SALT LAKE CITY — Andrea Brandley, who currently works as an elementary theater teacher, said the idea of searching for affordable housing is "very daunting."
Brandley said she and her husband spent a year living with family, trying to save money for a down payment and working with a real estate agent to run the numbers on what kind of mortgage they would be able to qualify for.
But ultimately, Brandley said they settled on renting because they just couldn't find anything they could afford to buy in the area where they wanted to live.
So Friday, speaking at a news conference at the state Capitol, Brandley said she was "thrilled" to hear a Utah homebuilder was doing something to help teachers like her afford to achieve the American dream.
"More than just providing these affordable housing opportunities, I'm grateful for the value that they place on public service employees," Brandley said. "It makes us feel a little bit more valued and important, and I'm grateful for that."
As top state officials, business leaders and housing experts gathered on Capitol Hill to rally the troops for more affordable housing solutions, Utah's largest homebuilder unveiled a new program Friday to help a special group of Utahns afford home ownership.
It's not just for schoolteachers. It's also for police officers, firefighters, veterans, construction workers, nurses, as well as first-time homebuyers earning less than $70,000 a year.
Clark Ivory, CEO of Ivory Homes, announced Friday that his company is launching the Utah Workforce Housing Priority initiative, a program to reserve homes at more affordable price points and give preference to Utahns who are struggling to buy homes in today's hot real estate market.
Those public service employees are Utah's workforce "that deserves it most," Ivory said.
“In a climate of increasing housing prices and affordability challenges, we have a duty to those serving our communities and to assist them in becoming homeowners,” he said. “We are committed to helping address Utah’s housing affordability challenges by supporting our educators, public safety professionals, veterans, members of our military, and the construction tradespeople that build our homes.”
Ivory said his company has reserved more than 150 lots in areas across the Wasatch Front that will become available to purchase this year at prices between $200,000 and $350,000. More information about the program can be found at ivoryhomes.com.
Those areas so far include Holbrook Farms in Lehi, Broadview Shores in Provo, Overland in Eagle Mountain, Sagewood in Stansbury Park, Monterey Estates in Syracuse, and Haven Parkway in West Haven.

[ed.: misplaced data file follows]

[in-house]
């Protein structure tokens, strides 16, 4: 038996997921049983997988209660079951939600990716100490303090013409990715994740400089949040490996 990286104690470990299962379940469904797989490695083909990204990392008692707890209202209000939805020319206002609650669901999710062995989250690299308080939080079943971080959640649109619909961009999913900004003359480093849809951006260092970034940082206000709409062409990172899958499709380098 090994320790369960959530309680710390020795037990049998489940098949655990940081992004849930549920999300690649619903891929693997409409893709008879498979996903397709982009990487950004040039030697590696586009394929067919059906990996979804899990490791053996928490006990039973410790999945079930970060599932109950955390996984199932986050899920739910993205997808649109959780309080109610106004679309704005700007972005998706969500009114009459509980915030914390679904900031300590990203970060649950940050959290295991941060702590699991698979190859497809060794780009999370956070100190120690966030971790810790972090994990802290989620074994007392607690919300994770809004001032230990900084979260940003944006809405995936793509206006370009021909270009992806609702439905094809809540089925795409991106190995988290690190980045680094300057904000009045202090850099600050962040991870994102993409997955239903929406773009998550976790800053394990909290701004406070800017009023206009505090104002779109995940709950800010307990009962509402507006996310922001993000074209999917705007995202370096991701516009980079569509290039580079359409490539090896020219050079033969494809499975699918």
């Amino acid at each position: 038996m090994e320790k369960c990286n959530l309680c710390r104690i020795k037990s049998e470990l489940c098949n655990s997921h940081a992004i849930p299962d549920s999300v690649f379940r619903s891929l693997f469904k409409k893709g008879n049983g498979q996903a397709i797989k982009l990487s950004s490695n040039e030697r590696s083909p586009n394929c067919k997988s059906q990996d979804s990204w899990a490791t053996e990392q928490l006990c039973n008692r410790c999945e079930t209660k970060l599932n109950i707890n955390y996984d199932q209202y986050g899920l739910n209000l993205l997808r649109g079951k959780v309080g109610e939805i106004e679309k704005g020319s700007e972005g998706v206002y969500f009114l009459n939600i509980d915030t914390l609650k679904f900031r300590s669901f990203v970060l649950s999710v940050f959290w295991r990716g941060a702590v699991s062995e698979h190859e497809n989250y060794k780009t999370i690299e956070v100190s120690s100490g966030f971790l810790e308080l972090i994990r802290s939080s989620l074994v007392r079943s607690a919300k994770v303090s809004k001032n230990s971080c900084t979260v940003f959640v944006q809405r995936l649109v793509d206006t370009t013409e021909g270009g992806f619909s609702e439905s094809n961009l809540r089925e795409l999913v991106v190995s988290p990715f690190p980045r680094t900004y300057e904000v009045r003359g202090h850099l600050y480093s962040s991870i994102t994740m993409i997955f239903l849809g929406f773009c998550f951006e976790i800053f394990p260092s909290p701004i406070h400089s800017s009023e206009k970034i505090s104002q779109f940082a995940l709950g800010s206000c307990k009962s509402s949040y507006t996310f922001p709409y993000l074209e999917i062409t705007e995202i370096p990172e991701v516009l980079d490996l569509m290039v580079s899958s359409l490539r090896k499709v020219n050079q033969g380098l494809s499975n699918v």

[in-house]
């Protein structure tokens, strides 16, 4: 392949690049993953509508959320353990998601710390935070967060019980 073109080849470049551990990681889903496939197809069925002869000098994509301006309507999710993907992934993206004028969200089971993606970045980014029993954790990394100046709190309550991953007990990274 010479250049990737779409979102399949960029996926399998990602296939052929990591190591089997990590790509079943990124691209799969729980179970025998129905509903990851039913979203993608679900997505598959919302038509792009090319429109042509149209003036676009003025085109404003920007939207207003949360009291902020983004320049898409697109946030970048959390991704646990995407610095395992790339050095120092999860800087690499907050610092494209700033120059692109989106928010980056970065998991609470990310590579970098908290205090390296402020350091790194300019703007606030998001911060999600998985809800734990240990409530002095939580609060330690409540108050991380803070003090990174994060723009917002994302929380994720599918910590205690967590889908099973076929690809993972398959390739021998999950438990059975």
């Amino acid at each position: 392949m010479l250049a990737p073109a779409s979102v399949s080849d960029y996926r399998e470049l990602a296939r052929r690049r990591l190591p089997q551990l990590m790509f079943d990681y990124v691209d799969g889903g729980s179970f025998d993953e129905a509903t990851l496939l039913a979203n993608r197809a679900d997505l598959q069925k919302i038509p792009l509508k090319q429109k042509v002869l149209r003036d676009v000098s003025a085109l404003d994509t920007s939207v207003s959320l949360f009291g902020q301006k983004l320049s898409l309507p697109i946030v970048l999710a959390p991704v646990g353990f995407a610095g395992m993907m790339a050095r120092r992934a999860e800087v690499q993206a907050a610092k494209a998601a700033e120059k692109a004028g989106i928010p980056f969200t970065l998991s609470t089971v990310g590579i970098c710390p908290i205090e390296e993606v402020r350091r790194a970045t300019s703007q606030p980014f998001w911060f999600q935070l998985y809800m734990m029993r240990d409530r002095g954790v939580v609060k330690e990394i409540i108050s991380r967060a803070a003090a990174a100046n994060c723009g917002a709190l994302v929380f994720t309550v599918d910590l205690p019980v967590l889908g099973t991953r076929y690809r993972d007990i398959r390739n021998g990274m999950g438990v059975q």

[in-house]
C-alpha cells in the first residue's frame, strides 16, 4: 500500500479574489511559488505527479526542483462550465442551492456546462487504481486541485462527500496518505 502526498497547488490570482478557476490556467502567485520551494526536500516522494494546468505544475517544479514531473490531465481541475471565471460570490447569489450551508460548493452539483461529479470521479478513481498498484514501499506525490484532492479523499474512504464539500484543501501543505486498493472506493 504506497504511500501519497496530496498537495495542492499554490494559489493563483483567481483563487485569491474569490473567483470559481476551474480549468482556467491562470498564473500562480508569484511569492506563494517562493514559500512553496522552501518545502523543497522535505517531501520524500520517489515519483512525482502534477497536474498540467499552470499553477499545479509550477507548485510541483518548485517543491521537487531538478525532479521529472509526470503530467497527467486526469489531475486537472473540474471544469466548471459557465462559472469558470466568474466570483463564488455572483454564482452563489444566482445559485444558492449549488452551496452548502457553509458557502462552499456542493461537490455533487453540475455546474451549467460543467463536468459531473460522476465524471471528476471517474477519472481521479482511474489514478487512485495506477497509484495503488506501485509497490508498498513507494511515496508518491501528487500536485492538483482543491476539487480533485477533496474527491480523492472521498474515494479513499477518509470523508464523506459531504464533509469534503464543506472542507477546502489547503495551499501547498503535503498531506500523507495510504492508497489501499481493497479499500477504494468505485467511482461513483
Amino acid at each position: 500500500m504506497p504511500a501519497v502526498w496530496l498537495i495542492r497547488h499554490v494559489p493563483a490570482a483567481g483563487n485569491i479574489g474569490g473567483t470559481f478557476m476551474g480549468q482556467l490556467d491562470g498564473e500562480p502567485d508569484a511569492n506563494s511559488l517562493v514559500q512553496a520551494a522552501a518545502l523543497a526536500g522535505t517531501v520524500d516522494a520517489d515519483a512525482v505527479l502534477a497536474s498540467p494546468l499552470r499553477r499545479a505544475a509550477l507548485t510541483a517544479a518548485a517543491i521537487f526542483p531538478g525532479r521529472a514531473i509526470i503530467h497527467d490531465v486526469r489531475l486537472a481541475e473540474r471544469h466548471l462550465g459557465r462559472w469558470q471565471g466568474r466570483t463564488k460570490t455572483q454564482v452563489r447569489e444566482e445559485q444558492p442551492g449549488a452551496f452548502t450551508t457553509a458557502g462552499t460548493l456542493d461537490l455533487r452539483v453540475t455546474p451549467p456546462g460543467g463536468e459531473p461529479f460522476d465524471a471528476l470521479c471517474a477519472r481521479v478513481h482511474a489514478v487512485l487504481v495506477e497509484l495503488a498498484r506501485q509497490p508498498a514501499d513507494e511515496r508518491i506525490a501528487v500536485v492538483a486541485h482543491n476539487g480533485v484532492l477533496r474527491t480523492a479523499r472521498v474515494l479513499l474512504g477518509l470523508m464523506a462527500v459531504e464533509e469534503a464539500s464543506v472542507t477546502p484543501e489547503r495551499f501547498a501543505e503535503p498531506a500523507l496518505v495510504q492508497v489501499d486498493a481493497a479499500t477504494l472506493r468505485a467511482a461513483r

"These heroes teach our kids, police our streets, protect our country, build our homes," Ivory said. "Or they are our kids or grandkids, simply looking for a foot in the door of home ownership. They deserve our priority."
Ivory pledged his company is "going to do all we can to help these people qualify" for homeownership through the new program — whether it's helping clean up their credit or work with them to help save up for a down payment.
"Ivory Homes is committed to be a leader in addressing this critical issue of housing affordability," Ivory said. "This is an emerging issue in our state, and left unaddressed it poses a real threat to our state’s economic vitality."
Gov. Gary Herbert and Senate President Stuart Adams, R-Layton, joined Friday's announcement, applauding Ivory for efforts to create housing solutions during a time when home prices continue to skyrocket, fueled by historically low housing vacancy rates.
"It's nice to see the private sector once again stepping up," Herbert said. "I'm a free market guy, and I think there are niches in the market for affordable housing."
Ivory Homes' new program announcement came the same day local business leaders and housing policy experts gathered at the Capitol to discuss solutions to Utah's ever-growing housing crisis.
The Salt Lake Chamber's Housing Gap Coalition hosted a panel of national experts, including Kent Colton, former executive director of the National Home Builders Association; Chris Hebert, managing director of the Harvard Joint Center for Housing Studies; Laurie Goodman, vice president at the Urban Institute and co-director of its Housing Finance Policy Center; and Natalie Gochnour, director of the University of Utah's Kem C. Gardner Policy Institute.
Jim Wood, a senior fellow at the Kem C. Gardner Policy Institute, gave an update on the state's current housing numbers, and there wasn't any good news.
"The gap persists," he said, noting that while Utah didn't lose ground in 2018, it "didn't make any headway" either. Still, Utah has about a 45,000 statewide shortage of housing.
The panel's main message: Utah's housing shortage will continue to persist if all stakeholders don't come together to provide a variety of solutions — including both the private sector and the public sector.
Gochnour, asked to give advice to those hoping to close the housing gap, answered with two words.
"Act now," she said.